Advances In Prenatal Testing Create New Twist In Abortion Debate

Illustration for article titled Advances In Prenatal Testing Create New Twist In Abortion Debate

With Trig Palin being perhaps the best known special-needs child in American history, there have been several articles about increased genetic testing for prenatal abnormalities in recent days. As the story goes, Sarah Palin knew before he was born that Trig had a genetic condition, but because of her strongly held anti-abortion beliefs, did not consider abortion as an option. The Wall Street Journal profiles Jennifer Carden, a Michigan mother who made a similar choice, and had her son Parker in 2007.According to the Journal, "Parker survived and is now 20 months old. He has poor language and motor skills and may never walk. Already hospitalized three times, Parker's medical odyssey has stretched the Cardens' finances and put a huge strain on their relationship." It got to the point where the Cardens had to get help from their parents to buy groceries for their family, which included three other children in addition to Parker. A piece in the Washington Post outlines the pros and cons of increasingly advanced fetal DNA testing. Proponents of the test, which "use 'gene chips' to detect much subtler chromosomal variations than standard prenatal testing can," like Baylor's Arthur L. Beaudet, argue that for people who want maximum information, they deserve to know. "Some of these disorders are quite burdensome. They require lifelong nursing care. In some cases these children never walk, never talk, never feed themselves," Beaudet tells the Washington Post. "It can have a major impact on the family. People say, 'I wish you had given me the opportunity to know ahead of time. It's really destroyed our lives.' That's why women want to know." Opponents say that not only is the test not accurate enough, but that its use could lead to eugenics. "The question is, what is the information used for?" David Prentice of the pro-life Family Research Council asks the Post. "If it's for informing the parents so they can be prepared for what might come, that's great. But if it's being used for eugenics purposes — for abortion — we would be against it." Where I think this could add a new wrinkle in the abortion debate is that perhaps some pro-choicers will believe that aborting a special needs child is morally wrong. This is pure speculation based on anecdotal evidence, but possibly it hews too close to eugenics for some, even considering the dire emotional and fiscal costs to the family involved. But let's get back to Trig, the public face of special needs. Unfortunately, his mother, for all her purported caring about other children with Down syndrome, does not support the raising of taxes to fund special needs programs. She came out against Colorado's Prop 51, which according to the Guardian, "would provide thousands of children and adults with autism, Down's syndrome, cerebral palsy and other disabilities with critically needed care, through a phased-in sales tax of 0.2%." The proposition has been championed by a McCain/Palin supporter, former Colorado first lady Frances Owens. Palin is against the ballot measure because, "There's got to be an alternative to raising taxes. It's a matter of prioritizing the dollars that are already there in government. What I did as governor of the state of Alaska was prioritize for a great increase in funding for our students with special needs up there. And I think that Colorado can do that also." But, as the Guardian points out, "It's hard to see how this could become a reality. McCain has sworn to an immediate government spending freeze. And Palin, in Colorado Springs, promised to cut taxes and balance the budget in one year. If past experience is any guide, all that means is cutting programmes affecting children with special needs." Again, as with Bristol's pregnancy, and the Alaska Governor's history of non-support for pregnant teens, it seems that the only children Palin cares about supporting are her own. The Toughest Test [WSJ] Fresh Hopes And Concerns As Fetal DNA Tests Advance [Washington Post] Special Needs And Conservative Creeds [Guardian] Earlier: Ask Not What Bristol Palin Can Do For You, Ask What Sarah Palin Can Do For Your Pregnant Daughter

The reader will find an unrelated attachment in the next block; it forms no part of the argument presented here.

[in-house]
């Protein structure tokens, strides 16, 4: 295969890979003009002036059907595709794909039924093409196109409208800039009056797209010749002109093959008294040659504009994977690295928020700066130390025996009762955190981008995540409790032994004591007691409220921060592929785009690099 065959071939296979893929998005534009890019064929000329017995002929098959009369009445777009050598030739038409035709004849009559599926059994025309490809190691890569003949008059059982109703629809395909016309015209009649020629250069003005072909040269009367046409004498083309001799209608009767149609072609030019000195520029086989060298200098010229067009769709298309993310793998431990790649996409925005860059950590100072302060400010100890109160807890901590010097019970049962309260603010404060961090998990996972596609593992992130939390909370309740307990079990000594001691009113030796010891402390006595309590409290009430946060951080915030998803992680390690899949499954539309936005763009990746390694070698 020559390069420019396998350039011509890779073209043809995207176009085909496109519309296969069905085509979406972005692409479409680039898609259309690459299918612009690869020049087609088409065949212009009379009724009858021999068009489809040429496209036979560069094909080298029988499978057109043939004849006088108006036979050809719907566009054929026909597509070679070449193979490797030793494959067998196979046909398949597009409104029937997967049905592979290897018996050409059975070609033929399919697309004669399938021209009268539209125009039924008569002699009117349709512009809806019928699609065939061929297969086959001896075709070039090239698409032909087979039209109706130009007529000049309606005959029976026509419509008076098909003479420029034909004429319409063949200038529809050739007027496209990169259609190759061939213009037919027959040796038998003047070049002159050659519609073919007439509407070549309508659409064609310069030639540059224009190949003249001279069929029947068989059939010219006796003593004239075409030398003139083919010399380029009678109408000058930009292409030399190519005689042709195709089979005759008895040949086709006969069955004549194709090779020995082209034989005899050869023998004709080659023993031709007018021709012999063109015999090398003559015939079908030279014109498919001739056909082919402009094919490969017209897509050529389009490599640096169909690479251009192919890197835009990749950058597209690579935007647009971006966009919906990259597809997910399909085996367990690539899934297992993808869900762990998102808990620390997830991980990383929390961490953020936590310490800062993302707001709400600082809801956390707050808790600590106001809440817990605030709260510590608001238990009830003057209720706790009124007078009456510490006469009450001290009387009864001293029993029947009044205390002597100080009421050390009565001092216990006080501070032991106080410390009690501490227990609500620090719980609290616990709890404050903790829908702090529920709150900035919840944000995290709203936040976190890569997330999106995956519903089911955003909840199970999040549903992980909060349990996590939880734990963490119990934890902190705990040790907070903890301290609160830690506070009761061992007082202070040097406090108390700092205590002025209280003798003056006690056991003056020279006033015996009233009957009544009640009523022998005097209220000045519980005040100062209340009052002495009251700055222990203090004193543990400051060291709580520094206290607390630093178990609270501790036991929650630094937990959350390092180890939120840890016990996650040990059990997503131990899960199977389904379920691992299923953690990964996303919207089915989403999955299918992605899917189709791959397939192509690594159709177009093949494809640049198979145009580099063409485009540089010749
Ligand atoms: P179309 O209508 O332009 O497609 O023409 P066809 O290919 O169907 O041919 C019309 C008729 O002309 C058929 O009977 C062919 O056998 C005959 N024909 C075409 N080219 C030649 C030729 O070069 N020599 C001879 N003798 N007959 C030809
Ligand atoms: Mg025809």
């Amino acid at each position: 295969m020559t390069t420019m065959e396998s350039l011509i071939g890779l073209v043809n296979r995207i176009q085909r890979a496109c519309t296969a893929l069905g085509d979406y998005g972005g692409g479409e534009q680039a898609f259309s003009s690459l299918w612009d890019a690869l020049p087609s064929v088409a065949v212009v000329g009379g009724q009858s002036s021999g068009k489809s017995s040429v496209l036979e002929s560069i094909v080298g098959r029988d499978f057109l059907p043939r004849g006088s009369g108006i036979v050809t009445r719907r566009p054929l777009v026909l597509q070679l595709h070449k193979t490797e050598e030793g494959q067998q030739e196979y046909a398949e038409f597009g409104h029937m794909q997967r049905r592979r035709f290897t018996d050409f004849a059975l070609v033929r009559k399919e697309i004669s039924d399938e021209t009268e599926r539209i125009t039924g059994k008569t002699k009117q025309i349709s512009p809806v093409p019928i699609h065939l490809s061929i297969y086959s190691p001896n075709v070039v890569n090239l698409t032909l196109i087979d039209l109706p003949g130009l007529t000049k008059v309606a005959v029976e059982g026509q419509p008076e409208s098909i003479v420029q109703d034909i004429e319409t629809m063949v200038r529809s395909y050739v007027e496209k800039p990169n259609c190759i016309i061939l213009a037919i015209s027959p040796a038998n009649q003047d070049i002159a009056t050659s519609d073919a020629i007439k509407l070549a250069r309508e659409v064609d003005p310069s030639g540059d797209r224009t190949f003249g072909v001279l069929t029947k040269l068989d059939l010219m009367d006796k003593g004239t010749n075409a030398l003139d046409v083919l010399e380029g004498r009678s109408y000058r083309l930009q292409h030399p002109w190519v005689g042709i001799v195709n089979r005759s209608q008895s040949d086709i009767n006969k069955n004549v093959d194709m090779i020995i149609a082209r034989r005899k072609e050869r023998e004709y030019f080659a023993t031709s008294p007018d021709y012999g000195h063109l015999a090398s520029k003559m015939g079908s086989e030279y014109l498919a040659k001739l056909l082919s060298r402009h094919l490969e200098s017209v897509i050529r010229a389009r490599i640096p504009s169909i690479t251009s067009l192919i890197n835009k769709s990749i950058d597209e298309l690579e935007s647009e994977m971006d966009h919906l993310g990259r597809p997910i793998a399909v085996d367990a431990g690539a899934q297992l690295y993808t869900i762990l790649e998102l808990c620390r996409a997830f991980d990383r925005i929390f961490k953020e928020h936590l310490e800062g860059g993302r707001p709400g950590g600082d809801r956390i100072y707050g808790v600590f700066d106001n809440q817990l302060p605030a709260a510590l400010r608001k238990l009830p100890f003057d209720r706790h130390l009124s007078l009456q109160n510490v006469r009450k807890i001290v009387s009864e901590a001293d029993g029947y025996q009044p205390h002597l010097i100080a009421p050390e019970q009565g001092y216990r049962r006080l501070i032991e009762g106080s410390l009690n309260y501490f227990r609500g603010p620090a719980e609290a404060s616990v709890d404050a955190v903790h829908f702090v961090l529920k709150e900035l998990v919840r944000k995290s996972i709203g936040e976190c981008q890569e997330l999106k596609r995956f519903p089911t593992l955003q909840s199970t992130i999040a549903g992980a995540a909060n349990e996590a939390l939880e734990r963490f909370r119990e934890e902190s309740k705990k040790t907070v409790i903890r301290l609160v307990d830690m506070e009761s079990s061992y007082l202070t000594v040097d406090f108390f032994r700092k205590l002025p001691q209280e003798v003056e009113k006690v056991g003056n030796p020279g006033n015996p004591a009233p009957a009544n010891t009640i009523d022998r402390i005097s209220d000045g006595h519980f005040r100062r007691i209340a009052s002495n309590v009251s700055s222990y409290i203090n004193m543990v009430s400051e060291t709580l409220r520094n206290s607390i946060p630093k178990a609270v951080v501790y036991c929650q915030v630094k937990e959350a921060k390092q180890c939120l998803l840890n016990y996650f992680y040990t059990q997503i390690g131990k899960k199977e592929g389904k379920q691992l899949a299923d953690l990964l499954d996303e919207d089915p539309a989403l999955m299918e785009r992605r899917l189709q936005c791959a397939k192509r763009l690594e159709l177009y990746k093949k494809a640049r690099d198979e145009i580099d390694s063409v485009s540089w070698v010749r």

As a proponent of eugenics I hate how it is used as this scary word now. Yes, what the Nazi's did was wrong but it doesn't make the idea behind it immoral. I do not believe having children is a right. We are all part of the human race, and its imperative is to improve. Since we don't have natural selection really going on anymore we have to step up and do it ourselves.

I know I am probably in the tiny majority here but I am against IVF and I think it is morally wrong to have children with severe defects. I am pro-choice but against abortion for myself, however if I ever got pregnant I would have my child tested for everything possible before having him/her. The world is overburdened enough and there is so many better ways to make use of the resources required to care for some of these children. You hear about the money invested and I can't help but think about all those kids in poor areas who could use the time and money spent on them. Or maybe we could actually have real 'gifted programs' in school and help children use all of their potential.